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Wednesday, August 4, 2010

Immigrant -- Illegals and Privileges?

The Privileges and Immunities Clause (U.S. Constitution, Article IV, Section 2, Clause 1, also known as the Comity Clause) prevents a state from treating citizens of other states in a discriminatory manner, with regard to basic civil rights. The text of the clause reads:

"The citizens of each state shall be entitled to all privileges and immunities of citizens in the several states."
The Privileges and Immunities Clause is similar to a provision that was contained in the Articles of Confederation. According to that provision, "the free inhabitants of each of these States, paupers, vagabonds and fugitives from justice excepted, shall be entitled to all privileges and immunities of free citizens in the several States."

The Supreme Court has never interpreted the Privileges and Immunities Clause as requiring any state to protect general rights of citizenship beyond those that the state already protects for its own citizens, though even a state's own citizens must be allowed to leave the state in order to enjoy privileges and immunities in any other state.

The key to understanding the true intention of the Privileges and Immunities Clause is the word citizen. The protection of basic civil rights was intended to be guaranteed to citizens of the United States. Today, many illegals are claiming ownership of privileges and immunities. In essence, these people are vagabonds within the borders of America. They gain many of the privileges of citizenship without obligation. To grant these prerogatives to those without citizenship is wrong. The negative impact of illegal immigration on taxpayer resources and the stability of the country is inexcusable.

In Ohio, under current law, a county sheriff has the authority to arrest and detain illegal immigrants who violate a criminal provision of federal immigration law. However, this authority does not extend to civil provisions of the law, which includes matters of deportation. This limitation has left many local law enforcement officers with their hands tied in trying to address the illegal immigration problem in their communities.

John Carey of the Ohio Senate (J. Moore, "Ohio Considering Illegal Immigration Legislation," Hillsboro Times Gazette, August 2 2010) reports on efforts to aid the problem:

SB 150 would allow local sheriffs to seek an agreement with the federal office of Immigration and Customs Enforcement to help in the investigation, apprehension and detention of illegal aliens who violate civil and criminal provisions of federal immigration law. In addition, the bill would allow local sheriffs, at the direction of their county commissioners and upon the request of federal immigration officials, to receive into custody anyone who is being detained for deportation or charged with a civil violation of federal immigration law. Like SB 35, nothing in SB 150 requires local police to enforce federal immigration laws or take suspected illegal aliens into custody.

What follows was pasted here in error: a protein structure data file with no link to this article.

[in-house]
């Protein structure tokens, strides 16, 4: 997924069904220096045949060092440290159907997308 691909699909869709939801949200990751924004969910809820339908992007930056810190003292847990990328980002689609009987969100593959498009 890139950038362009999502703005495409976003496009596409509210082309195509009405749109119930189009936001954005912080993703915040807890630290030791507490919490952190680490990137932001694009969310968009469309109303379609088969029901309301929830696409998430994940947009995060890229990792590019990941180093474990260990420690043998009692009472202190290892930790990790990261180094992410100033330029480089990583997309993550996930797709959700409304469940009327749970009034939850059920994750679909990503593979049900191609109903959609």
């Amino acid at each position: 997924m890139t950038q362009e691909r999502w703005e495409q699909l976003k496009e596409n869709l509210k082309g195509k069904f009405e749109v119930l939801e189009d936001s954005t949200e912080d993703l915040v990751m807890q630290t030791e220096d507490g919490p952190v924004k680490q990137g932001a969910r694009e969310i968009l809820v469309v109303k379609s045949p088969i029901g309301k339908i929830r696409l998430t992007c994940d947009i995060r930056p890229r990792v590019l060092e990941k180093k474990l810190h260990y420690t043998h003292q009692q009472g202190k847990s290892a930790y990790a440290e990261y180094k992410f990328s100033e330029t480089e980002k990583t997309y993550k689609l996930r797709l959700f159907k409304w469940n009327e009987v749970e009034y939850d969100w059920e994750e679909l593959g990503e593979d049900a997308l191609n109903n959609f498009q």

In addition, after officials from the Ohio Bureau of Workers' Compensation testified before the Senate Insurance, Commerce & Labor Committee last fall that the agency does not currently check to see if injured workers are authorized to work in the United States before paying out benefits, legislation was introduced in the Senate to address the issue. Senate Bill 238, which passed the Senate in May, would require every injured worker in Ohio to prove to the BWC that he or she is authorized to work in this country, ensuring that the money companies are paying into the system now is only being used to cover the injury claims of employees who are legally authorized to work in the U.S.


True, the United States is a nation largely comprised of immigrants; however, according to an estimate of the Pew Hispanic Center, in 2005, an estimated 75,000 to 150,000 illegal aliens live in Ohio which represents 20th among illegal alien populations in the United States. ("Estimates of the Unauthorized Migrant Population for States based on the March 2005 CPS", Pew Hispanic Center.

Also the Federation for American Immigration Reform (FAIR) estimates that Ohio taxpayers spend $183.2 million per year on illegal aliens and their children in public schools. (Jack Martin, “Breaking the Piggy Bank: How Illegal Immigration is Sending Schools into the Red,” A Report by the Federation for American Immigration Reform.) Illegals are not welcomed immigrants for obvious reasons. Illegals are criminals, not people coming to America to work as day laborers or migrant workers.

FAIR’s projected annual fiscal costs to Ohio taxpayers
for emergency medical care, education and incarceration resulting if an amnesty is adopted for illegal residents.
Current 2010 2020
$224,000,000 $372,000,000 $627,000,000

And, finally John S. Baker and Elliot Stonecipher report this injustice of the 2010 census:

"...the U.S. Census Bureau is set to count all persons physically present in the country—including large numbers who are here illegally. The result will unconstitutionally increase the number of representatives in some states and deprive some other states of their rightful political representation. Citizens of “loser” states should be outraged. Yet few are even aware of what’s going on.("Our Unconstitutional Census," The New York Times, August 9 2009)

Of course, Ohio is a so-called "loser" state certain to lose one seat in the 2010 reapportionment.

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